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Remembering Deana Part VI

Posted Jan 18 2013 2:16pm
Today's post was written by my sister-in-law, Natalie, who is married to my twin brother, Joe. Enjoy!

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When Cassandra (my sister in law) talks about her mom and how she used to be I’m sad I never got to be part of those moments. Deana’s behavior started changing right about the time I met her son Joe. Despite this, she was still able to do a lot of things that she isn’t able to do now.
One of my fondest memories of my mother-in-law is when I joined my [then] boyfriend on a vacation to the east coast in 2007. It is where I first got to know her and Bud, my father-in-law. I remember being incredibly apprehensive about meeting them. Hoping to make a good impression, I conversed with Deana at length about myself and how much I cared for her son. She was so kind and open. I fell in love with her immediately. Her kind blue eyes didn’t judge me. I was investigating the Church (I wasn’t yet a member) and I didn’t quite know how she would feel about it. Early one morning I remember making Joe stop at a Starbucks in Connecticut. I NEEDED my mocha latte to start my day. She didn’t say a word about it to me! Now it makes me giggle because I’m sure she was giving Bud an earful about it in the car. During our time there we went to Connecticut to visit Bud’s side of the family. We enjoyed visiting the sea port, going on a drive up to Salem, Massachusetts, some battlegrounds in Lexington and Concord and finally a stop in New York City. Deana was engaged, excited, and happy going. It was a pleasure to travel with her. I loved seeing how lovey dovey she was with Bud. Growing up in a single parent home, I never got to see that type of interaction between a “Mom and Dad” It was refreshing. These two clearly were the cutest love birds.

After this we emailed back and forth on many occasions. She was really great at giving advice. Just before we moved to Arizona I came across several emails that she had written me. Now I don’t even recognize the person who wrote those insightful emails. It saddened me to actually see this great change in writing.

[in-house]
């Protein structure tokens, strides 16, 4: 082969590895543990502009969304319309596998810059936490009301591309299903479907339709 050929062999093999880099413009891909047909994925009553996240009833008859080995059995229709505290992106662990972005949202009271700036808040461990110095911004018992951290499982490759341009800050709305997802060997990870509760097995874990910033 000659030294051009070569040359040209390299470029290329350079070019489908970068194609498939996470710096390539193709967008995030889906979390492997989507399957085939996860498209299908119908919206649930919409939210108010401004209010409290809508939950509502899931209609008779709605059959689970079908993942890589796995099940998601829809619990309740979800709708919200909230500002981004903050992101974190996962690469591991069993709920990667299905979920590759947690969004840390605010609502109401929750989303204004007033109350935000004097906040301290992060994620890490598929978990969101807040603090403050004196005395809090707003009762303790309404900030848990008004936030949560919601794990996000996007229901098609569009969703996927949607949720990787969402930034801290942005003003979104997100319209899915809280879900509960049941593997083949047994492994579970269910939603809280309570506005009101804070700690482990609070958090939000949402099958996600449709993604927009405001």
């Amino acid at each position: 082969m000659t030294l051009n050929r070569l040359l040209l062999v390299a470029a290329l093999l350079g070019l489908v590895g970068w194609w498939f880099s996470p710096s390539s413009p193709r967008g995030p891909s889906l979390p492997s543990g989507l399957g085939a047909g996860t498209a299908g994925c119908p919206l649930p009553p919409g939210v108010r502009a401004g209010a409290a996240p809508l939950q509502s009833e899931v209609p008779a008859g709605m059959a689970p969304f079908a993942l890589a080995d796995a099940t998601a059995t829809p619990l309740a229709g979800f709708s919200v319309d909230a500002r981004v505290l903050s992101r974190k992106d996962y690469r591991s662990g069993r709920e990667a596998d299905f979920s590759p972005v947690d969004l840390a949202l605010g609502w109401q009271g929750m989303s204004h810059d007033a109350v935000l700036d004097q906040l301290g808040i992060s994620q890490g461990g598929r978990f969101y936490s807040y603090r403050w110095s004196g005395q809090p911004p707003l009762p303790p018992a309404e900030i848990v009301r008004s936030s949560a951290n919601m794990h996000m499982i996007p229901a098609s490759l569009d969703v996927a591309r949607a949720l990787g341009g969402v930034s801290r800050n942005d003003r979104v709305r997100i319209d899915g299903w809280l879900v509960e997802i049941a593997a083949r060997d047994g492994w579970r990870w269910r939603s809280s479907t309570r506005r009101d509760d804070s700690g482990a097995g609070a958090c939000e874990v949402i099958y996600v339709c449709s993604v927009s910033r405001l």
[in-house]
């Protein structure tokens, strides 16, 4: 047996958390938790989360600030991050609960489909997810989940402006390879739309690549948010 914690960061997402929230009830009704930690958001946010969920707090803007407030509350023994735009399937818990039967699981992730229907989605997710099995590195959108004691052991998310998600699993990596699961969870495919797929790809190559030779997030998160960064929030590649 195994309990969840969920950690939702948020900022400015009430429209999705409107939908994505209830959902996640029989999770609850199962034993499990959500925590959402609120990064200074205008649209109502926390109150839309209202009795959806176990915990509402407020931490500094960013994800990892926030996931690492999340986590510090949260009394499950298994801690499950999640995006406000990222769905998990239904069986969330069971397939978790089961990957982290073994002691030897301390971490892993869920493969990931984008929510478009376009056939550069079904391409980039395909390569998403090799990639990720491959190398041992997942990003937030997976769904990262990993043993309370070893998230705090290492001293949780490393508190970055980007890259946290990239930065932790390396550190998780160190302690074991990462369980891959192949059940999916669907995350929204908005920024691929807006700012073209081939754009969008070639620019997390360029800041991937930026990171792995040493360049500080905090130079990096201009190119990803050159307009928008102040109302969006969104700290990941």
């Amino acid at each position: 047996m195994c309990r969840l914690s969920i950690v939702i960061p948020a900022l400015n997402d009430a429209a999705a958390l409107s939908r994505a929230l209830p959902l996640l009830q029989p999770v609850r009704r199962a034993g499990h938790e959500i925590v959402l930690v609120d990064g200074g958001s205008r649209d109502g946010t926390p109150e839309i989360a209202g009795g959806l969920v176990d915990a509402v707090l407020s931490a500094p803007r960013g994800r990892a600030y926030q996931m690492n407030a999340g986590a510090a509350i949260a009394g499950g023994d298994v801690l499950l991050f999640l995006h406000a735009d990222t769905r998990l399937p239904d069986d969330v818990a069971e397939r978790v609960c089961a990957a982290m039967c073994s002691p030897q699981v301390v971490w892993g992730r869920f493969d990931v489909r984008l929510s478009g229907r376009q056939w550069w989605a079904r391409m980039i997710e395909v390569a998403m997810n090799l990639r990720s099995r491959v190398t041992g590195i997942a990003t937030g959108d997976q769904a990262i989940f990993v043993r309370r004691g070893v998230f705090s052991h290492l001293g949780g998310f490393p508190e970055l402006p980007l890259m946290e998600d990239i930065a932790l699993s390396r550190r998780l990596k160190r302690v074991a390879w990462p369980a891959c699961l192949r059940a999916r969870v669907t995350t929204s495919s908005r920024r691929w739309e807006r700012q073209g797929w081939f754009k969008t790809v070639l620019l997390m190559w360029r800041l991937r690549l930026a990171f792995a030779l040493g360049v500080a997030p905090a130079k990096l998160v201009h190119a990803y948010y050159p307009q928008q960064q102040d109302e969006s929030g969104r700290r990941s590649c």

Joe and I got married during thanksgiving in 2009. I got a taste of Deana’s famous Thanksgiving dinner. To say the least it was the most incredible Thanksgiving dinner I had ever eaten. While Joe and Bud visited the everglades in the morning of Thanksgiving Day she single handedly cooked a feast. Turkey and gravy, lyonnaised carrots, mashed potatoes, rolls, a couple of other things I can’t recall at the moment. It was amazing. She was an amazing cook. I remember emailing her about recipes all the time when Joe and I first got married.

During the same week, our wedding day is when I also started to note a few behaviors that were a little off. This was before her heart surgery, which we all first attributed the changes we were seeing. I wondered why she hugged her purse all night during Thanksgiving at my family’s house or why she kept making strange comments about our wedding cake and how she could have done it better... it wasn’t like her.
Shortly after, she went in for her heart surgery and this really the last time I got to see any of the Deana I had first met in Connecticut. She progressed at a rapid rate. When our daughter was born, she and Bud came to visit. I was a bit hurt with the disconnect there was between her and Adri. She was excited to be there but was emotionally withdrawn. They came to visit again right before Adri turned one. She helped me bake Adri’s first cake. She was incredibly picky about food. Only wanted to eat certain things. We didn’t yet know what was really going on. It was so confusing.

Today I can’t have a conversation with my mother-in-law. I can’t ask her for any parenting advice or what’s the best type of icing to use for birthday cakes. I can’t expect her to even remember who I am if I don’t visit every month. It’s sad and I hate that she has to have this disease. It’s comforting to know that this time here on earth is but a minute in all of eternity and that I will have an opportunity to meet her again-in a place that she is whole once more.
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